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Food patterns associated with blood lipids are predictive of coronary heart disease : the Whitehall II study

McNaughton, Sarah, Mishra, Gita and Brunner, Eric 2009, Food patterns associated with blood lipids are predictive of coronary heart disease : the Whitehall II study, British journal of nutrition, vol. 102, no. 4, pp. 619-624.

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Title Food patterns associated with blood lipids are predictive of coronary heart disease : the Whitehall II study
Author(s) McNaughton, Sarah
Mishra, Gita
Brunner, Eric
Journal name British journal of nutrition
Volume number 102
Issue number 4
Start page 619
End page 624
Total pages 6
Publisher Cambridge University Press
Place of publication [Cambridge, England]
Publication date 2009-08-28
ISSN 0007-1145
1475-2662
Keyword(s) lipids
cardiovascular disease
blood
Summary Analysis of the epidemiological effects of overall dietary patterns offers an alternative approach to the investigation of the role of diet in CHD. We analysed the role of blood lipid-related dietary patterns using a two-step method to confirm the prospective association of dietary pattern with incident CHD. Analysis is based on 7314 participants of the Whitehall II study. Dietary intake was measured using a 127-item FFQ. Reduced rank regression (RRR) was used to derive dietary pattern scores using baseline serum total and HDL-cholesterol, and TAG levels as dependent variables. Cox proportional hazard regression was used to confirm the association between dietary patterns and incident CHD (n 243) over 15 years of follow-up. Increased CHD risk (hazard ratio (HR) for top quartile: 2·01 (95 % CI 1·41, 2·85) adjusted for age, sex, ethnicity and energy misreporting) was observed with a diet characterised by high consumption of white bread, fried potatoes, sugar in tea and coffee, burgers and sausages, soft drinks, and low consumption of French dressing and vegetables. The diet-CHD relationship was attenuated after adjustment for employment grade and health behaviours (HR for top quartile: 1·81; 95 % CI 1·26, 2·62), and further adjustment for blood pressure and BMI (HR for top quartile: 1·57; 95 % CI 1·08, 2·27). Dietary patterns are associated with serum lipids and predict CHD risk after adjustment for confounders. RRR identifies dietary patterns using prior knowledge and focuses on the pathways through which diet may influence disease. The present study adds to the evidence that diet is an important risk factor for CHD.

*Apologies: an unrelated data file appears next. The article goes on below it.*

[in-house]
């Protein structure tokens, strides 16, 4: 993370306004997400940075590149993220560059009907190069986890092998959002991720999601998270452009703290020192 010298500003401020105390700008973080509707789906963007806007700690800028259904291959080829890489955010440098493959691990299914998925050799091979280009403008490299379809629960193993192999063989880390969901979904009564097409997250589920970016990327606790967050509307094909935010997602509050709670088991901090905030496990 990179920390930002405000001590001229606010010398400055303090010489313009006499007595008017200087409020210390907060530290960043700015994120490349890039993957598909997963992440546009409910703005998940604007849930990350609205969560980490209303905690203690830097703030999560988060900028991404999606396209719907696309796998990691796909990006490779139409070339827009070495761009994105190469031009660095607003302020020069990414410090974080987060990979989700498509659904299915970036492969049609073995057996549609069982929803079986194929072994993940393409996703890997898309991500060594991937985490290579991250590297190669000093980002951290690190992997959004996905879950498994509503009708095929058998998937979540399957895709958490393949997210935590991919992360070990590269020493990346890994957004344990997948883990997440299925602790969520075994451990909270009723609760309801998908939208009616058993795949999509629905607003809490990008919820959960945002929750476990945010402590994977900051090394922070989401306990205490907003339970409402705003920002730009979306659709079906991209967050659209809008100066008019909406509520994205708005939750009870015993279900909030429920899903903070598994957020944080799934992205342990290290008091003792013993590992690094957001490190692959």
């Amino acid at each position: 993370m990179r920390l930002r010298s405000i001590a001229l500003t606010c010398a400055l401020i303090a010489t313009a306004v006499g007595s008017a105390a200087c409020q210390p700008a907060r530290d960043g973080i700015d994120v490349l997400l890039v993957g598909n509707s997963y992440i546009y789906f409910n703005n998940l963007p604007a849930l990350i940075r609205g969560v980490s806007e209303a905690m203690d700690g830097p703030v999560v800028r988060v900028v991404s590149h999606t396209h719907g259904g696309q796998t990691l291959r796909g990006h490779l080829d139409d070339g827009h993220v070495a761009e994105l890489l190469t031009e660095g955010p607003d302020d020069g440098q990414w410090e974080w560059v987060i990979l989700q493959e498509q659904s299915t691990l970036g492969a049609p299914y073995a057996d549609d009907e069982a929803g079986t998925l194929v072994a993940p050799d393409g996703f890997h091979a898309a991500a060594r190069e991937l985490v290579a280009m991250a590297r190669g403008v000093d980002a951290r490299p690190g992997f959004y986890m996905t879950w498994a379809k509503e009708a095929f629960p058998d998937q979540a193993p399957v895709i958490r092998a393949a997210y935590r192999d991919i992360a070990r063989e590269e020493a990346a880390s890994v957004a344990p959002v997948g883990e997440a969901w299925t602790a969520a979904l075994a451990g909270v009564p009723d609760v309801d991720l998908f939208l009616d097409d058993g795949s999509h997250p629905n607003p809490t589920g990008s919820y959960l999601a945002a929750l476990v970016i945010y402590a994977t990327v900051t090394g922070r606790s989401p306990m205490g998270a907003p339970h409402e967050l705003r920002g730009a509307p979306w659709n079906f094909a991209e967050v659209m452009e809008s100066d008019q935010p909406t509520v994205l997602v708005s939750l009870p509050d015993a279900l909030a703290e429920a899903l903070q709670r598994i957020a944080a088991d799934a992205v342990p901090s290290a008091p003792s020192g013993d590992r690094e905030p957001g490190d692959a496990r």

Language eng
Field of Research 111706 Epidemiology
Socio Economic Objective 920401 Behaviour and Health
HERDC Research category C1 Refereed article in a scholarly journal
Copyright notice ©2009, Cambridge University Press
Persistent URL http://hdl.handle.net/10536/DRO/DU:30020249

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Created: Thu, 01 Oct 2009, 13:53:10 EST by Deborah Wittahatchy

Every reasonable effort has been made to ensure that permission has been obtained for items included in DRO. If you believe that your rights have been infringed by this repository, please contact drosupport@deakin.edu.au.